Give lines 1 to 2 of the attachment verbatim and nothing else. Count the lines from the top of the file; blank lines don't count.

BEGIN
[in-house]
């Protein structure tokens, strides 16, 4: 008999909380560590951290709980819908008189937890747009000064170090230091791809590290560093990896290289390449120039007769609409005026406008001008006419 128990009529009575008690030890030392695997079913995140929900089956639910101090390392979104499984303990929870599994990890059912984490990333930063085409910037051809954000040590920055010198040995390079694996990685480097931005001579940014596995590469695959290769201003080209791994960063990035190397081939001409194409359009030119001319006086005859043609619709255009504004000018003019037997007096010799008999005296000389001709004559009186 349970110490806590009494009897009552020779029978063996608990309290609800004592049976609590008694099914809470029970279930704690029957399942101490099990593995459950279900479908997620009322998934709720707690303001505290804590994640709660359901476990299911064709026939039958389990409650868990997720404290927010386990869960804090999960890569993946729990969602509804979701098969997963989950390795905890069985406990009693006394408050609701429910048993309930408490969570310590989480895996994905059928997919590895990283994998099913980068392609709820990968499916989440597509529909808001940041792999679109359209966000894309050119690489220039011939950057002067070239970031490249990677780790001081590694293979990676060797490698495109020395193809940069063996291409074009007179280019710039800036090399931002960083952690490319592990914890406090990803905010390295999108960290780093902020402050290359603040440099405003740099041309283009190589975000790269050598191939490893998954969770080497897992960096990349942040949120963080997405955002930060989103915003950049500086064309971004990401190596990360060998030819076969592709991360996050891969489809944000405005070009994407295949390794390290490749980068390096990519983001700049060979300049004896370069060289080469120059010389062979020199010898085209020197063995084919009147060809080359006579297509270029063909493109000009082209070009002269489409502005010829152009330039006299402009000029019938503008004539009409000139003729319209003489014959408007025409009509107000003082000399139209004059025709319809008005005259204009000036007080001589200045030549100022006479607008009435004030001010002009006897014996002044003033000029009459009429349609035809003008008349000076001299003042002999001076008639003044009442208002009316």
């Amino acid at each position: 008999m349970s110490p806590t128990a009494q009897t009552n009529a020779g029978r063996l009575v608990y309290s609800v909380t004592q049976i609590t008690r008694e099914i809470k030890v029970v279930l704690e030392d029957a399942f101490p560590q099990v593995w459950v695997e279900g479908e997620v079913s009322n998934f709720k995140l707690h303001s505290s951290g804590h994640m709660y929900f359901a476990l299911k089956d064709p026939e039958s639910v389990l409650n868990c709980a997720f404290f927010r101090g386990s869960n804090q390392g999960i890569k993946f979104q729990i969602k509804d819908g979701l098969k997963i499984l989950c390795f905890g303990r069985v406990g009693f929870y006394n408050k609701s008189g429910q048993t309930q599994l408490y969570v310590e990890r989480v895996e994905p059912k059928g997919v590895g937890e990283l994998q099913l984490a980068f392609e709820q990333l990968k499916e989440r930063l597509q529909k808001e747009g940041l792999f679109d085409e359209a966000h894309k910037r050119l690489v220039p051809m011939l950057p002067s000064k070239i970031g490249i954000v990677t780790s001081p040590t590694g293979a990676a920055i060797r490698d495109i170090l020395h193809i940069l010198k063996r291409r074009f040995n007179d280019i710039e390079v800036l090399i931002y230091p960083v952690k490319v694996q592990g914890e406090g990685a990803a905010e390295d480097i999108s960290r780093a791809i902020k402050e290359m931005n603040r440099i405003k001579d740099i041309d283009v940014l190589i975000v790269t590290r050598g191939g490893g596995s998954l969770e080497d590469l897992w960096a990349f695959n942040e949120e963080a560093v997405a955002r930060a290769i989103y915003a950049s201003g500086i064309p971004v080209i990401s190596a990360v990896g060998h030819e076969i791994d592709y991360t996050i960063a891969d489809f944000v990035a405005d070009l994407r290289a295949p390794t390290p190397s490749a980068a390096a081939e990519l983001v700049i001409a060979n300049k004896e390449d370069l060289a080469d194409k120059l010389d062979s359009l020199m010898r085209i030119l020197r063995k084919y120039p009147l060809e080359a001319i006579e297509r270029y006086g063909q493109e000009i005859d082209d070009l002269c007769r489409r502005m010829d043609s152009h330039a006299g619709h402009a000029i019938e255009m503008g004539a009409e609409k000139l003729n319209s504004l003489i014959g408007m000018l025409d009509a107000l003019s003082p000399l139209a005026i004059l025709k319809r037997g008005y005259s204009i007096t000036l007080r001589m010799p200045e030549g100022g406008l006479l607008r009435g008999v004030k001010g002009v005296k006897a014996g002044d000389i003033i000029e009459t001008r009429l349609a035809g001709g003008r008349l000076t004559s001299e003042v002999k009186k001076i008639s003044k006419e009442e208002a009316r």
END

[in-house]
């Protein structure tokens, strides 16, 4: 008999909380560590951290709980819908008189937890747009000064170090230091791809590290560093990896290289390449120039007769609409005026406008001008006419 128990009529009575008690030890030392695997079913995140929900089956639910101090390392979104499984303990929870599994990890059912984490990333930063085409910037051809954000040590920055010198040995390079694996990685480097931005001579940014596995590469695959290769201003080209791994960063990035190397081939001409194409359009030119001319006086005859043609619709255009504004000018003019037997007096010799008999005296000389001709004559009186 349970110490806590009494009897009552020779029978063996608990309290609800004592049976609590008694099914809470029970279930704690029957399942101490099990593995459950279900479908997620009322998934709720707690303001505290804590994640709660359901476990299911064709026939039958389990409650868990997720404290927010386990869960804090999960890569993946729990969602509804979701098969997963989950390795905890069985406990009693006394408050609701429910048993309930408490969570310590989480895996994905059928997919590895990283994998099913980068392609709820990968499916989440597509529909808001940041792999679109359209966000894309050119690489220039011939950057002067070239970031490249990677780790001081590694293979990676060797490698495109020395193809940069063996291409074009007179280019710039800036090399931002960083952690490319592990914890406090990803905010390295999108960290780093902020402050290359603040440099405003740099041309283009190589975000790269050598191939490893998954969770080497897992960096990349942040949120963080997405955002930060989103915003950049500086064309971004990401190596990360060998030819076969592709991360996050891969489809944000405005070009994407295949390794390290490749980068390096990519983001700049060979300049004896370069060289080469120059010389062979020199010898085209020197063995084919009147060809080359006579297509270029063909493109000009082209070009002269489409502005010829152009330039006299402009000029019938503008004539009409000139003729319209003489014959408007025409009509107000003082000399139209004059025709319809008005005259204009000036007080001589200045030549100022006479607008009435004030001010002009006897014996002044003033000029009459009429349609035809003008008349000076001299003042002999001076008639003044009442208002009316």